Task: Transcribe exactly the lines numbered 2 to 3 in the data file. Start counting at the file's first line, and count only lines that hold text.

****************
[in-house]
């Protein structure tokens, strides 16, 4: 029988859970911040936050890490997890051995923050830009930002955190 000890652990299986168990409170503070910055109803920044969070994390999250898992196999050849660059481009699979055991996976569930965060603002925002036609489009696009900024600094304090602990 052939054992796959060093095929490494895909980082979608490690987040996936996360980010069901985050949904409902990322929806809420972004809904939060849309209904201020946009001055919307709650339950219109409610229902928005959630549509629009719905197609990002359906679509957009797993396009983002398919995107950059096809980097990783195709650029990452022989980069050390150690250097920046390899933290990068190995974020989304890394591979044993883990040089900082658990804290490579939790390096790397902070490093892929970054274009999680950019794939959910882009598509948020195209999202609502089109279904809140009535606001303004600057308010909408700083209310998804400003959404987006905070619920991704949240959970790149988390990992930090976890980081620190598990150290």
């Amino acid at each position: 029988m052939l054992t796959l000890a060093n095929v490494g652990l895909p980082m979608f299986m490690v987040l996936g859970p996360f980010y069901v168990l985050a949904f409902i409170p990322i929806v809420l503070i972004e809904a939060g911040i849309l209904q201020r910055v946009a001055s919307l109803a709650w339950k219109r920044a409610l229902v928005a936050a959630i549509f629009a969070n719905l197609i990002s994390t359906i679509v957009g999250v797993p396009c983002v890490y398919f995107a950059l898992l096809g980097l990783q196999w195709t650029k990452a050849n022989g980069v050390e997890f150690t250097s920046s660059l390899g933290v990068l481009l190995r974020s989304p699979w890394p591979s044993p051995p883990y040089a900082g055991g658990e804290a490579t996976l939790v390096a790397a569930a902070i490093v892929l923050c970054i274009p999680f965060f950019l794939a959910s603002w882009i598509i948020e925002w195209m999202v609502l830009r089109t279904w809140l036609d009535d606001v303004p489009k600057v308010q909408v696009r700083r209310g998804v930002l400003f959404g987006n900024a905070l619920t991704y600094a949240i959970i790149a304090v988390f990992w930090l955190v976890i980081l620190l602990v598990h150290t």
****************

């Protein structure tokens, strides 16, 4: 029988859970911040936050890490997890051995923050830009930002955190 000890652990299986168990409170503070910055109803920044969070994390999250898992196999050849660059481009699979055991996976569930965060603002925002036609489009696009900024600094304090602990 052939054992796959060093095929490494895909980082979608490690987040996936996360980010069901985050949904409902990322929806809420972004809904939060849309209904201020946009001055919307709650339950219109409610229902928005959630549509629009719905197609990002359906679509957009797993396009983002398919995107950059096809980097990783195709650029990452022989980069050390150690250097920046390899933290990068190995974020989304890394591979044993883990040089900082658990804290490579939790390096790397902070490093892929970054274009999680950019794939959910882009598509948020195209999202609502089109279904809140009535606001303004600057308010909408700083209310998804400003959404987006905070619920991704949240959970790149988390990992930090976890980081620190598990150290």
């Amino acid at each position: 029988m052939l054992t796959l000890a060093n095929v490494g652990l895909p980082m979608f299986m490690v987040l996936g859970p996360f980010y069901v168990l985050a949904f409902i409170p990322i929806v809420l503070i972004e809904a939060g911040i849309l209904q201020r910055v946009a001055s919307l109803a709650w339950k219109r920044a409610l229902v928005a936050a959630i549509f629009a969070n719905l197609i990002s994390t359906i679509v957009g999250v797993p396009c983002v890490y398919f995107a950059l898992l096809g980097l990783q196999w195709t650029k990452a050849n022989g980069v050390e997890f150690t250097s920046s660059l390899g933290v990068l481009l190995r974020s989304p699979w890394p591979s044993p051995p883990y040089a900082g055991g658990e804290a490579t996976l939790v390096a790397a569930a902070i490093v892929l923050c970054i274009p999680f965060f950019l794939a959910s603002w882009i598509i948020e925002w195209m999202v609502l830009r089109t279904w809140l036609d009535d606001v303004p489009k600057v308010q909408v696009r700083r209310g998804v930002l400003f959404g987006n900024a905070l619920t991704y600094a949240i959970i790149a304090v988390f990992w930090l955190v976890i980081l620190l602990v598990h150290t």